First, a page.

Homilies, 2004–2005, Cycle-A

16th Sunday 2005


Early this morning, 8 of our young parishioners arrived at the church in preparation for a flight to Washington DC, to participate in a Catholic service week, sponsored by Young neighbors in action. Along with three young adult Chaperones, these young people will have the opportunity of “service learning”, studying Catholic social teaching while putting their faith into action. Living together with other young people they will work in a community in DC, learning about issues of  poverty and injustice while they meet real people whose lives are affected by the inequalities in our social systems.

As their parents came to see them off this morning, (Some with new copies of the latest harry potter almost half finished), I couldn’t help thinking of Jesus’ words today. The kingdom of God is like a mustard seed which is the smallest seed yet it grows into the largest shrub. Or the kingdom is like leaven which a woman adds to the dough and is amazed how something so small could make such a difference.

I wonder if this experience for these young people will be the mustard seed or the leaven that will make a difference in their lives. It happens all the time in these service projects. The encounter with real people in difficult circumstances can create a desire to serve the human community, through medicine, teaching, ministry, social work. Recently I’ve been reading about the work of Paul Farmer whose encounter with the extreme poverty in Haiti when he was a graduate student in anthropology was the mustard seed that would grow into a global outreach of medical and humanitarian care.  One of the distinguishing elements of Dr Farmer’s work is that he so quickly came to love the Haitian People. The mustard seed of the kingdom planted in him was the love that would grow into such extraordinary service.

The kingdom of God is like a mustard seed. When that seed is planted in someone’s mind, you never know what good will come.

This morning’s mission reminds me of my early years at Regis high School. One of the after-school projects was going to Harlem to tutor elementary students in one of the catholic schools. There were two of us from Floral Park, LI, who were thinking about assisting in the project.  I was astonished to hear , however, the prejudices of my Floral Park fellow student. The things he said about “those” people really shocked me. Not that I was immune to prejudice, growing up in a town where everyone was the same skin color but if I heard racial remarks they didn’t make an impression. My friend decided to go to Harlem to tutor despite his prejudices. The conversion happened in no time at all. In the real lived situation of stories and children’s smiles, in getting to know real people and letting himself be touched not by stereotypes but by lived experience of the other, his heart was changed.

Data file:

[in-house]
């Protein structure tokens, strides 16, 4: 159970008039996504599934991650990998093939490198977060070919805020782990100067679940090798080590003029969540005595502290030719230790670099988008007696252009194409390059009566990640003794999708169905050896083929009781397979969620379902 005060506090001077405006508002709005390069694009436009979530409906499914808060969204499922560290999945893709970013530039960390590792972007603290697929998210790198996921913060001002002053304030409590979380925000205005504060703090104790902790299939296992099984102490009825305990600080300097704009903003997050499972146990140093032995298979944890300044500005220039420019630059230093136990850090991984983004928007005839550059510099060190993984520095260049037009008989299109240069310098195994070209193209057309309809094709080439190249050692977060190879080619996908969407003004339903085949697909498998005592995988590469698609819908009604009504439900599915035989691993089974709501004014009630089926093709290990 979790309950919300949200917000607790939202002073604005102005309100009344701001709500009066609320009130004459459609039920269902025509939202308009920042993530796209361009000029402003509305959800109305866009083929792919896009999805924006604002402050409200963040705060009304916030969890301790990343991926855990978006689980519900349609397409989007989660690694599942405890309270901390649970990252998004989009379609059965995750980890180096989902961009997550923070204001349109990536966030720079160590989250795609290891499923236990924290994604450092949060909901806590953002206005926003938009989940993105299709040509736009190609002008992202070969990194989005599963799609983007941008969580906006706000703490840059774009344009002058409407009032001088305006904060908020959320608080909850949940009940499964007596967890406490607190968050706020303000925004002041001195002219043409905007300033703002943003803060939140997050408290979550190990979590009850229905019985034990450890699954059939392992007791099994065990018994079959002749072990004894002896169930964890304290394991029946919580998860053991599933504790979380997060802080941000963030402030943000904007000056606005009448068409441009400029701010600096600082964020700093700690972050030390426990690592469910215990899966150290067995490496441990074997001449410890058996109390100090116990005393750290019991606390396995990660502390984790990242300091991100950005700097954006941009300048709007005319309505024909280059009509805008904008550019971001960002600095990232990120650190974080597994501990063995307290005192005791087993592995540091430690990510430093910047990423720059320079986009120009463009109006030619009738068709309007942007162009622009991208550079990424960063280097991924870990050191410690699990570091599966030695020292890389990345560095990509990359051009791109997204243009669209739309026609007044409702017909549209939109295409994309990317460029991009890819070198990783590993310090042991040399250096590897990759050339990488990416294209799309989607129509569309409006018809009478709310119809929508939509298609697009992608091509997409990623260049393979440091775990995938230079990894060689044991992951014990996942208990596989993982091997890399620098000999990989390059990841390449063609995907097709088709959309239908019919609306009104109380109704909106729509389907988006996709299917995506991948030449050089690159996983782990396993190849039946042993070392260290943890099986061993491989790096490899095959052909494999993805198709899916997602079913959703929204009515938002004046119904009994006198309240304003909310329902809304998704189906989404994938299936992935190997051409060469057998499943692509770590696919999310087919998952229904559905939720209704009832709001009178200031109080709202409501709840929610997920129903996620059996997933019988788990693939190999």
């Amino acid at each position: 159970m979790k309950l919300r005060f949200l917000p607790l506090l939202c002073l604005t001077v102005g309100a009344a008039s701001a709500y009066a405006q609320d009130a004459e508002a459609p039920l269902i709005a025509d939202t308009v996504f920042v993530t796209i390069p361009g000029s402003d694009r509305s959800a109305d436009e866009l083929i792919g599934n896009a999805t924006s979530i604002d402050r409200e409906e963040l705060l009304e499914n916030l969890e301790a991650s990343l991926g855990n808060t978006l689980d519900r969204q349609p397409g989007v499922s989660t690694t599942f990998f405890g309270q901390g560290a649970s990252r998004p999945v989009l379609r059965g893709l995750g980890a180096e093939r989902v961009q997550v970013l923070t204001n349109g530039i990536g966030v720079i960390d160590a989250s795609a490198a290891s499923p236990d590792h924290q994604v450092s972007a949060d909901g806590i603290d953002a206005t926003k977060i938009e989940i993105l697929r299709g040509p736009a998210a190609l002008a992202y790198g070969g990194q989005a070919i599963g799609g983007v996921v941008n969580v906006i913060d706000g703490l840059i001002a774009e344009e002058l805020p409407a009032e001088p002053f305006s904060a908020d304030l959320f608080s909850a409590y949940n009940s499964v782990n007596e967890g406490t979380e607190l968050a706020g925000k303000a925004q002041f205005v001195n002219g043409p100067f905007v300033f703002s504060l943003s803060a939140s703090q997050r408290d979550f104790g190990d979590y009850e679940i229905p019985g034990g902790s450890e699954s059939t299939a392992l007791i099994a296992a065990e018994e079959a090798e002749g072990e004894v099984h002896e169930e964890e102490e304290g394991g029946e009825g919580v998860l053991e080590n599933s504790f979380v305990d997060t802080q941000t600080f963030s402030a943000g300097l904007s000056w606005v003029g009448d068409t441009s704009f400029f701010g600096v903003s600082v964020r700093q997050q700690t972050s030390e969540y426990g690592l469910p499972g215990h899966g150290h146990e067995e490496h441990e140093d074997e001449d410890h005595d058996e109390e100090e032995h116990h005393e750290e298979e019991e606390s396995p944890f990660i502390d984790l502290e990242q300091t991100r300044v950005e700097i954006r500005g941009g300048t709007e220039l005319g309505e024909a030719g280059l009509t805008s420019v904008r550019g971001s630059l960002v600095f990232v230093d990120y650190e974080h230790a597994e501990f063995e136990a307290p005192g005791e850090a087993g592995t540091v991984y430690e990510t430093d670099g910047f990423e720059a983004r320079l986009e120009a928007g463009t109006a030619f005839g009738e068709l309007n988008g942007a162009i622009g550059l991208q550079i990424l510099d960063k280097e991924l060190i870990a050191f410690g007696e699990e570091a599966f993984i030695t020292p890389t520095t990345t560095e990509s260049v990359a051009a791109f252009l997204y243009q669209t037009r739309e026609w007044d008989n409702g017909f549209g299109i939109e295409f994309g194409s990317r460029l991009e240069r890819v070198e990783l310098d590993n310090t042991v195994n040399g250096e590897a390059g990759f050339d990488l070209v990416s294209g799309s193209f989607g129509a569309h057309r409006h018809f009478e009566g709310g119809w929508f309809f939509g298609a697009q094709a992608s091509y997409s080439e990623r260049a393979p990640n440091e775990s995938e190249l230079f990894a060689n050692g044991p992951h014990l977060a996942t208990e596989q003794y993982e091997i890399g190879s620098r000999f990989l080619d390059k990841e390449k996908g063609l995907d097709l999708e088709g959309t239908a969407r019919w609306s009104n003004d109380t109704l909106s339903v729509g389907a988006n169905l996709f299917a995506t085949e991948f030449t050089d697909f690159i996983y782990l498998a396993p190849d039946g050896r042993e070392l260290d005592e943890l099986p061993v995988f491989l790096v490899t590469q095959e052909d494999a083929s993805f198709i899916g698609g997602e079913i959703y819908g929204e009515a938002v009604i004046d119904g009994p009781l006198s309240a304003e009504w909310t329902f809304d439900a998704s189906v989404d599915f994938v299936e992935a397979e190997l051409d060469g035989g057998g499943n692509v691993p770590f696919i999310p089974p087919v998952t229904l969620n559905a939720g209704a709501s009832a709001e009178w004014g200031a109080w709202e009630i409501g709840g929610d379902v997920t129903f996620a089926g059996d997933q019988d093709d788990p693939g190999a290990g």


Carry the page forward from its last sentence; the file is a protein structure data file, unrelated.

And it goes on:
The kingdom of God is like a mustard seed. When that seed is planted in someone’ heart, you never know what good will come.

The other parable we hear today about the wheat and the weeds (Tares) is a dangerous one. Why dangerous? Because it can too easily be read as an “us” against “them”.  We are the wheat and they are the weeds (the evil ones) That is certainly what Matthew meant in his interpretation of jesus’ words. For Matthew’s community, the weeds were those Jews who did not accept jesus as the Messiah and the wheat were those Jews who did embrace him as the Chosen One. The parable is much more open-ended than its Matthean intrepetation. It is up to God to do the winnowing at the end of time. God’s mercy and justice is the ultimate decision maker.

In the meantime, how do we live without a kind of judgment that separates us from the other because of differences, especially these days religious differences. I heard a disturbing commentary after the London bombings, where a noted Islamist leader was saying that the nature of Islamic teaching is “separation”.  What young people are hearing is “This is not your society. You do not need to contribute. These are not your kind. They are the other, the infidel.  This commentator was saying that this interpretation of Islam is not correct and must be countered with a real sense of responsibility for the common good.

I don’t know what the young people from our parish will experience this week. My prayer for them is that their minds and hearts will be touched to go and make a difference in the world. My hope and my prayer is that the seed that is planted might grow and flourish in service to the needs of the poor, the disadvantaged. Most of all I pray that they will experience the common humanity that all of us share. Most of all I hope and pray that they learn to love their neighbor.



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